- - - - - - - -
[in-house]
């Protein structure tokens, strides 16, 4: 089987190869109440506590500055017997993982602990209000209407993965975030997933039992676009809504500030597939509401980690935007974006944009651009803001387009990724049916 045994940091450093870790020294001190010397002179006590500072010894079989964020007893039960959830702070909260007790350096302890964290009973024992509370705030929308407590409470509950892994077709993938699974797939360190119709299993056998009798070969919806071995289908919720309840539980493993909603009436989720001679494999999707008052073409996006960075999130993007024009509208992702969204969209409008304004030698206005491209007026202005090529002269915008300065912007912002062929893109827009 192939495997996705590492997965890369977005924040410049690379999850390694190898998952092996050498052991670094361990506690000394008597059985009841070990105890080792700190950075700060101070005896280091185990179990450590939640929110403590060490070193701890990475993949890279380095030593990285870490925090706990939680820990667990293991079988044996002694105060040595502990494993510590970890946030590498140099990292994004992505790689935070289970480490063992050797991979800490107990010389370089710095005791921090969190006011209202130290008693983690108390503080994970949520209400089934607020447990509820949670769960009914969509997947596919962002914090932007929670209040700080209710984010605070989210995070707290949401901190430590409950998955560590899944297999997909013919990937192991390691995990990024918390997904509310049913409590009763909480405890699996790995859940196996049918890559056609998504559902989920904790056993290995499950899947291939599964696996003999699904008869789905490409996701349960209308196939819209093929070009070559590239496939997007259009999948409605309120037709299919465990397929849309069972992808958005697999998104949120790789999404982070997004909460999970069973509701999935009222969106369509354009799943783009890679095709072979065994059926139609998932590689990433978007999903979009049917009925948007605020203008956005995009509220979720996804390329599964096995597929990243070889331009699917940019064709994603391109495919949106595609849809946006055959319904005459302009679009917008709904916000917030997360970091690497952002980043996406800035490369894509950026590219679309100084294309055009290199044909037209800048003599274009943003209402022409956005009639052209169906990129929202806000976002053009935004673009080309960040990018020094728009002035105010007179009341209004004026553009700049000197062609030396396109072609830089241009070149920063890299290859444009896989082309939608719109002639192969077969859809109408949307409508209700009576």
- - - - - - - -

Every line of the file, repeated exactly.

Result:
[in-house]
């Protein structure tokens, strides 16, 4: 089987190869109440506590500055017997993982602990209000209407993965975030997933039992676009809504500030597939509401980690935007974006944009651009803001387009990724049916 045994940091450093870790020294001190010397002179006590500072010894079989964020007893039960959830702070909260007790350096302890964290009973024992509370705030929308407590409470509950892994077709993938699974797939360190119709299993056998009798070969919806071995289908919720309840539980493993909603009436989720001679494999999707008052073409996006960075999130993007024009509208992702969204969209409008304004030698206005491209007026202005090529002269915008300065912007912002062929893109827009 192939495997996705590492997965890369977005924040410049690379999850390694190898998952092996050498052991670094361990506690000394008597059985009841070990105890080792700190950075700060101070005896280091185990179990450590939640929110403590060490070193701890990475993949890279380095030593990285870490925090706990939680820990667990293991079988044996002694105060040595502990494993510590970890946030590498140099990292994004992505790689935070289970480490063992050797991979800490107990010389370089710095005791921090969190006011209202130290008693983690108390503080994970949520209400089934607020447990509820949670769960009914969509997947596919962002914090932007929670209040700080209710984010605070989210995070707290949401901190430590409950998955560590899944297999997909013919990937192991390691995990990024918390997904509310049913409590009763909480405890699996790995859940196996049918890559056609998504559902989920904790056993290995499950899947291939599964696996003999699904008869789905490409996701349960209308196939819209093929070009070559590239496939997007259009999948409605309120037709299919465990397929849309069972992808958005697999998104949120790789999404982070997004909460999970069973509701999935009222969106369509354009799943783009890679095709072979065994059926139609998932590689990433978007999903979009049917009925948007605020203008956005995009509220979720996804390329599964096995597929990243070889331009699917940019064709994603391109495919949106595609849809946006055959319904005459302009679009917008709904916000917030997360970091690497952002980043996406800035490369894509950026590219679309100084294309055009290199044909037209800048003599274009943003209402022409956005009639052209169906990129929202806000976002053009935004673009080309960040990018020094728009002035105010007179009341209004004026553009700049000197062609030396396109072609830089241009070149920063890299290859444009896989082309939608719109002639192969077969859809109408949307409508209700009576």